The Sovereign State of I Do What I Want

By Legal Eagle

With some experience in courts and commercial litigation, I must confess that my heart always sinks when I hear of a defendant who has set up his or her own country (in documents, I have seen such “countries” variously described as “principalities”, “sovereign states” or even “palatinates”).

Usually defendants who take such measures are resisting repossession of a house or trying to argue that they don’t have to pay Federal or State taxes. Of course, they are unrepresented litigants (ie, litigants in person). Often they’ve written to the UN for confirmation of sovereign nation status. Invariably, they claim rights pursuant to the Magna Carta, the Bill of Rights and various other miscellaneous documents. Often they say that the Constitution was not validly enacted. There’s usually a bit about Freemasons thrown in. (In an idle moment of curiosity, I once considered ringing the Freemasons to find out what they thought about being the bugbear of litigants in person.)

I’ve written posts about litigants in person before. The tragedy is that litigants in person who adopt these kind of conspiracy theories often let it consume their life. They waste their own time, but also the time of the Court and the time of lawyers. I never heard that any litigant in person who ran a Masonic conspiracy argument or a Magna Carta argument was successful in any way. It’s desperation stuff, but they push it nonetheless. Sometimes they end up in gaol on charges of contempt of court.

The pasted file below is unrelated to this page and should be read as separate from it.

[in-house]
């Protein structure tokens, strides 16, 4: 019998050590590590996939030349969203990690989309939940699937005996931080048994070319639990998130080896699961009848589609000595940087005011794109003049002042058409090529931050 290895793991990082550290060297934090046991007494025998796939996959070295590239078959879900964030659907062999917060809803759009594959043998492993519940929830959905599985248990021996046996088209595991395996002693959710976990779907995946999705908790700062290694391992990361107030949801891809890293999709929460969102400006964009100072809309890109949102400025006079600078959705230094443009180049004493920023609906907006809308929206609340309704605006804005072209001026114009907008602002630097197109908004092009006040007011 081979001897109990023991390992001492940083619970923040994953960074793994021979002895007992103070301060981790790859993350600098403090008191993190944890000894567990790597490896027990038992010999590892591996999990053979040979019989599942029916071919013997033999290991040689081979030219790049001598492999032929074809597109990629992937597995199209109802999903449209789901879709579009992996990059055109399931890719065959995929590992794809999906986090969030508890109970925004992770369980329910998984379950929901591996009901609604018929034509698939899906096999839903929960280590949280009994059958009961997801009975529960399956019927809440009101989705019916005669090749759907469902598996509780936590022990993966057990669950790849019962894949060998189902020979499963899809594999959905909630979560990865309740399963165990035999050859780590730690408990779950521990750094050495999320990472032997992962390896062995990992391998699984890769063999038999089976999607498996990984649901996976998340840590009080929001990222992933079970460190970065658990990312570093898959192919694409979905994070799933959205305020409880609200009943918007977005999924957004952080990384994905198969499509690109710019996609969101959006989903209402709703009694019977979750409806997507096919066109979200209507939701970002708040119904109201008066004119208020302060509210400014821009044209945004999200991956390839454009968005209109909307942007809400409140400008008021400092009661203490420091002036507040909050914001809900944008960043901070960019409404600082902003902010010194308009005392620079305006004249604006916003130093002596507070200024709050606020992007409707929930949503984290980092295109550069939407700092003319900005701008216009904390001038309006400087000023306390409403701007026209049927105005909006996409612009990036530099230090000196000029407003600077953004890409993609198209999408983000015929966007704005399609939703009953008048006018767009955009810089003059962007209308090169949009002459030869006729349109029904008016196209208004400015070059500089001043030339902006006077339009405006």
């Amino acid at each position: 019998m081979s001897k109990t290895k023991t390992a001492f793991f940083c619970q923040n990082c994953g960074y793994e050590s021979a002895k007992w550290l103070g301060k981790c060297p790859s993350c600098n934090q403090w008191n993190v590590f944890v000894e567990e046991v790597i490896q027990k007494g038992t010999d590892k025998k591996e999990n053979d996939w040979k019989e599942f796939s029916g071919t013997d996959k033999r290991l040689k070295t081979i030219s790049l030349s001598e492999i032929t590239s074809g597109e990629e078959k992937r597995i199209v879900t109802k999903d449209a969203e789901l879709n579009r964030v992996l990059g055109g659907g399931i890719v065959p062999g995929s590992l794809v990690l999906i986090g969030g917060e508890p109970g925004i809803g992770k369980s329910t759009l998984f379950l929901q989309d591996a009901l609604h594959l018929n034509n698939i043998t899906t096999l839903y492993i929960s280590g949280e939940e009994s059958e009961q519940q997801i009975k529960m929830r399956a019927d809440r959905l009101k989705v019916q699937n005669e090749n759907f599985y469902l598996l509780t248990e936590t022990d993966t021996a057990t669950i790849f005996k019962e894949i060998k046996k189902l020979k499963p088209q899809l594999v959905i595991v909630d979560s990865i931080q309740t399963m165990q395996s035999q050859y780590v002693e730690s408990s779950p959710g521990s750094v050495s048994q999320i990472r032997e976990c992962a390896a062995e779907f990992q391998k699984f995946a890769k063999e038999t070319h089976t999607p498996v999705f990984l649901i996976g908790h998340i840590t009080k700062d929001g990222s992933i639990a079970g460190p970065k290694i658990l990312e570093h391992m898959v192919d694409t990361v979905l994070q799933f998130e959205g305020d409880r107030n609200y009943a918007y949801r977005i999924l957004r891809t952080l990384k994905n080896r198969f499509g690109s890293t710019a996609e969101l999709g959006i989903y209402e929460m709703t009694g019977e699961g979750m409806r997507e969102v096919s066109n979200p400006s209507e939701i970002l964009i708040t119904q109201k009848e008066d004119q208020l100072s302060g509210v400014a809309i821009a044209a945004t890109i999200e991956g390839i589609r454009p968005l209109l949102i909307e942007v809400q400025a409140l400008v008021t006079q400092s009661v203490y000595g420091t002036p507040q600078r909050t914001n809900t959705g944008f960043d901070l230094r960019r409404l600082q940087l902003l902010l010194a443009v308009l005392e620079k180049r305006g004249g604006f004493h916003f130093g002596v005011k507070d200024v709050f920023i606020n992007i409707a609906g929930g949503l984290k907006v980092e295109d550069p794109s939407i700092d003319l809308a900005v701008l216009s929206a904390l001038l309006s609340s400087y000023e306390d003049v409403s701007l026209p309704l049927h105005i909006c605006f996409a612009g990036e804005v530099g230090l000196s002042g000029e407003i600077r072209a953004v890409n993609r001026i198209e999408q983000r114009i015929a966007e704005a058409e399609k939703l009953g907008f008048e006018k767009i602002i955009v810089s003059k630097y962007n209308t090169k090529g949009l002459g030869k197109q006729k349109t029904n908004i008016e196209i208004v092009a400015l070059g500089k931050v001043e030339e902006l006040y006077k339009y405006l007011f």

The sovereign state invented by litigants in person usually lacks sophistication. However, it seems that some have more resources than others. A report in Yahoo News said:

Two men who set up their own sovereign state in a Queensland suburb and made up their own currency to pay bills have been ordered by a court to stop operating as a bank.

In the Federal Court in Brisbane, Donald James Cameron and Darryl John Wheeley, who operate from the southside suburb of Moorooka, were ordered to stop operating their unauthorised financial business – the Federal State Bank of Australia – as a bank after an application made by the Australian Prudential Regulation Authority (APRA).

Evidence to the court said the men made fake currency and cheques valued at more than $500,000 and used it to pay bills including rent, mortgage repayments, phone bills and legal fees.

The currency was created under the authority of their own so-called Independent Sovereign State of Australia, of which Cameron is the self-styled attorney-general and chief justice. He also calls himself the archbishop of the Church of Love and Peace.

All very funny – until you think about the small businesspeople who were ripped off by these guys when they tried to cash “cheques” and “bank notes”. Not much love and peace being generated there…

One Comment

  1. -k.
    Posted April 27, 2007 at 9:46 am | Permalink

    I think there’s a bloke in WA who did something similar a few years back. I only remember him because his son, the heir to his throne, was called Wayne.

    It always seemed quite funny to me, if not a little bogan, that there was a Prince Wayne out there somewhere.

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